I challenged myself to go solo: for movies, a meal, a drink and more
What do you get when you place an anxiety-riddled adult in a pub all by herself?
I’m a walking contradiction. I hate social interaction and prefer to be left alone. My ideal weekend plans are my bed, laptop, cat and a good WiFi connection. On the other hand, I can’t go out on my own. The idea of going solo anywhere without the company and support of my sister, partner, friend or even my mom is enough to make me shrivel up into a ball of anxiety.
I hate being in public by myself. I take advantage of my partner’s sunny disposition as a diversion when I need to dip out of a seemingly never-ending conversation, pulling a HIMYM-style “Haaaave you met Julian?” I’ve dragged him to watch Hindi films with me in the theatre, even though he doesn’t fully understand the language, just so I don’t have to go alone. The eternal optimist in him (we pessimists could learn a thing or two) still manages to make it a positive experience, making up his own dialogues for the ones he doesn’t understand.
I can just about catch a flight by myself (with the help of a mild sedative) but that’s about it. It’s not only that I need moral support in public. I never really saw the point in going out alone. Where’s the fun in that?
But a study by two marketing professors found that, when it comes to doing activities alone versus doing it with a group of friends/acquaintances, there’s little difference in the amount of enjoyment you feel. “People decide to not do things all the time just because they’re alone,” said Rebecca Ratner, co-author along with Rebecca Hamilton of their study titled Inhibited from Bowling Alone. “But the thing is, they would probably be happier going out and doing something.”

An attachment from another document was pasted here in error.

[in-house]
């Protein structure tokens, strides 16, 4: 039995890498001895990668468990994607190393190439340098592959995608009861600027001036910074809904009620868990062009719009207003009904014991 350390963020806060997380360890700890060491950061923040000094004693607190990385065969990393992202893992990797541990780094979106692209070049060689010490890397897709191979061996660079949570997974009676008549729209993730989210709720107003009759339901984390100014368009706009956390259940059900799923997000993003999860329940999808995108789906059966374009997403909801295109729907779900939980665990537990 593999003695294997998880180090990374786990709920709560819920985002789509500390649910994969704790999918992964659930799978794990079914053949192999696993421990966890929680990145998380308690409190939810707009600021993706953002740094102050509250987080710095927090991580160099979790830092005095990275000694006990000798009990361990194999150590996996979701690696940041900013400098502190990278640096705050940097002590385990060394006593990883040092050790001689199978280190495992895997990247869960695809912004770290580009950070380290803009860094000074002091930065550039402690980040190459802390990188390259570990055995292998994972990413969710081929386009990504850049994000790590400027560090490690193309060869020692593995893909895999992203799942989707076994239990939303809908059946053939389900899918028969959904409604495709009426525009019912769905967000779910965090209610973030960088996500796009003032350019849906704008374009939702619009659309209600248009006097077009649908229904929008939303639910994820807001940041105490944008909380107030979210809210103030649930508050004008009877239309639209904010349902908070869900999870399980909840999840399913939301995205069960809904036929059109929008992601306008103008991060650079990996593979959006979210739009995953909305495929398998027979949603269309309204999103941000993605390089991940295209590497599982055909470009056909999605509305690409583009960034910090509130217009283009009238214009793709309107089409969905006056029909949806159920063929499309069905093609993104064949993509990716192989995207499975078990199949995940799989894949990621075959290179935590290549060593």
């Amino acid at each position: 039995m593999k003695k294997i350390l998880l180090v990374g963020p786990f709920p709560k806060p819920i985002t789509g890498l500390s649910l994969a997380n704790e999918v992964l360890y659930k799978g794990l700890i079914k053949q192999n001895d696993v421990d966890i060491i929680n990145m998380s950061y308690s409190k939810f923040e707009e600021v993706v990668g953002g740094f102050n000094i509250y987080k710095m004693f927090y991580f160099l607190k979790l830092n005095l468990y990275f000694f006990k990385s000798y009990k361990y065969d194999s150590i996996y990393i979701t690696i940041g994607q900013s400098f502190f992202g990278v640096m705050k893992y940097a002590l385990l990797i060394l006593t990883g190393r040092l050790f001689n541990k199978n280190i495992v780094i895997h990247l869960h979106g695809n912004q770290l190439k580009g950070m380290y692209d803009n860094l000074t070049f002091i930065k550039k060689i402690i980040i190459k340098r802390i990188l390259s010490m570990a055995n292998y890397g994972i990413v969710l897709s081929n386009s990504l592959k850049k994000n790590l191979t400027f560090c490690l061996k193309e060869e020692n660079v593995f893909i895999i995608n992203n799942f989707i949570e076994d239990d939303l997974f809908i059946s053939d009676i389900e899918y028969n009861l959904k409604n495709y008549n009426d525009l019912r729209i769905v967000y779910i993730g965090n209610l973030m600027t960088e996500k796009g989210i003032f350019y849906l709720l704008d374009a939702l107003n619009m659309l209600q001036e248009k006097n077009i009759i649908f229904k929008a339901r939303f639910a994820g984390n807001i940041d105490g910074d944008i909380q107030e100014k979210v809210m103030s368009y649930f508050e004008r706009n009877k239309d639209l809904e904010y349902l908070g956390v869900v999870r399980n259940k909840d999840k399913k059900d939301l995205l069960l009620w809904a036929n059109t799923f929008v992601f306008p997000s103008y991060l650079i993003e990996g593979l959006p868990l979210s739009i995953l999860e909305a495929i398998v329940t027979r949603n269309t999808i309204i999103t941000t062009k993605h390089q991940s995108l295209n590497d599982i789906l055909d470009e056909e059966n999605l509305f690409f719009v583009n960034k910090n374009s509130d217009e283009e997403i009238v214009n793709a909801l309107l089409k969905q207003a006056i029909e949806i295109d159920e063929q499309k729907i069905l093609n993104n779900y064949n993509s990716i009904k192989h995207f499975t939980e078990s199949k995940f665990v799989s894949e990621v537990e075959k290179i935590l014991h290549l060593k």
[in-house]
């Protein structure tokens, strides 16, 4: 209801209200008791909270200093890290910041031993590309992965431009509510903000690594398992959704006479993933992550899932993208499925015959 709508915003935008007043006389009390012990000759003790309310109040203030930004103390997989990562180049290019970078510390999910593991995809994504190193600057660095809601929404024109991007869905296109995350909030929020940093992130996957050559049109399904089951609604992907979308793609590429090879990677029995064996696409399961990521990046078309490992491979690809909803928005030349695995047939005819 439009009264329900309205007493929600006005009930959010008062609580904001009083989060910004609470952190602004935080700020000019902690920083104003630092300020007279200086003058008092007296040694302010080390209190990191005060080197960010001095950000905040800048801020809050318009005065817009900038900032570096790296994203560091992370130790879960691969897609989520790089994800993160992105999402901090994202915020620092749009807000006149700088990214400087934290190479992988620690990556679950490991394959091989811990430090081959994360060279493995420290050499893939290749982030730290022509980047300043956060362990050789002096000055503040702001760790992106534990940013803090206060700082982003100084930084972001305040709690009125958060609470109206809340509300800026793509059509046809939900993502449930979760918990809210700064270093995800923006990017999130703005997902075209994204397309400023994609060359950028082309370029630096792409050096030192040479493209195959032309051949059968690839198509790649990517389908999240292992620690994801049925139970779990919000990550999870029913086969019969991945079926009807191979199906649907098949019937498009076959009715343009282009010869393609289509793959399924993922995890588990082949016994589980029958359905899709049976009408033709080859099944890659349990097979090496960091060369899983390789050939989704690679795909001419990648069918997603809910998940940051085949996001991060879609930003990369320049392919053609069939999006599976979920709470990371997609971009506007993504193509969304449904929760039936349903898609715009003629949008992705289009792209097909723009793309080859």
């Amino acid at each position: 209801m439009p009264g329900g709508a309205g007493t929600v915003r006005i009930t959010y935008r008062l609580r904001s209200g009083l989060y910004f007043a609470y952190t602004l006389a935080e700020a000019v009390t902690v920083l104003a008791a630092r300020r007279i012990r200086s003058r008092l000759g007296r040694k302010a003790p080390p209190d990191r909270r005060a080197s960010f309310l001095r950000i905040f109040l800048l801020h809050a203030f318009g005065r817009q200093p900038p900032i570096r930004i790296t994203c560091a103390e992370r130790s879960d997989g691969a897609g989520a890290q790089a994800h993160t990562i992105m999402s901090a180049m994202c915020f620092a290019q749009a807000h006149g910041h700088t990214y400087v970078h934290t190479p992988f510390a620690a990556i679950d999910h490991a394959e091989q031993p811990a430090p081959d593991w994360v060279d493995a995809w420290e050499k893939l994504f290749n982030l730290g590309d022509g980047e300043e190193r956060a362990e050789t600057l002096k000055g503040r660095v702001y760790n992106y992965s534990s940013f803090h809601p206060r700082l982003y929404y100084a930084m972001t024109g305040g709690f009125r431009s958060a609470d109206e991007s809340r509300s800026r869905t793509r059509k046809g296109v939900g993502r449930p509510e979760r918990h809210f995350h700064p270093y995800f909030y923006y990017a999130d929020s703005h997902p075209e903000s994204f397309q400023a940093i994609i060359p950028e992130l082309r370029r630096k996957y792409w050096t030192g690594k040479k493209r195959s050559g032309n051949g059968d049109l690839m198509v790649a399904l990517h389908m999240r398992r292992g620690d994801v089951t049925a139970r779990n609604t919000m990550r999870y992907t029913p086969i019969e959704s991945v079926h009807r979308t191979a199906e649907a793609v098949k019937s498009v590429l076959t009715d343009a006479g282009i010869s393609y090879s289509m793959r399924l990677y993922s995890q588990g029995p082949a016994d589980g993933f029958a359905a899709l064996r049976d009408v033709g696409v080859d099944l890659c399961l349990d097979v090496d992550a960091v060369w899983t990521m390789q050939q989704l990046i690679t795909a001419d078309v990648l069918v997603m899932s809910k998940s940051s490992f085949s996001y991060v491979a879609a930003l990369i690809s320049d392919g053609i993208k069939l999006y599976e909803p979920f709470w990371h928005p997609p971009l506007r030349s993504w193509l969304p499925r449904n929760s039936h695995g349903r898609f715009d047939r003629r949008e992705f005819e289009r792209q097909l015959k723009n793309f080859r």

I remember going to the Louvre in Abu Dhabi a few years ago with my father and sister, them huffing and puffing through my inspection of every single artefact and painting on display. Trying to hurry me up so we could get an early start on the drive back home to miss the traffic. The parting thought that popped into my head as I slid into the backseat of the car? “I should have just come alone.”
But whatever little courage I had built up since then was battered down by my anxiety, exacerbated by the pandemic and lockdown. As the world started to re-open, even bi-weekly trips to the office felt physically and mentally challenging.
But as I got more comfortable with being a part of society again, going solo to places, some that I would have previously had to be dragged to by friends and family, didn’t seem like such a frightening proposition. I was ready for the challenge, broken up across two cities (yes, I did take the flight alone too) to experience the activities you’d otherwise have to wait for friends to agree to come along.
Going solo for a concert
It wasn’t what I had first up on my to-do list (Here’s why those don’t work). I thought I’d start with a film. A dark and quiet theatre where everyone sits in silence would have been the safest way to ease into the solo experience. But life has other plans and a promise was made to a friend.
Come to think of it, this wasn’t the first time I’ve been at a concert alone. It was my 18th birthday, and my friends and I parted ways when they decided to head to the VIP section while I refused to give up my front row mosh-pit position. I was antsy the entire time, questioning my poor decision-making, but as soon as the band walked onto the stage, nothing else mattered. I was surrounded by other enthusiasts, despite being strangers, we sang every word to every song, jumped up and down and jostled each other around. I had the time of my life.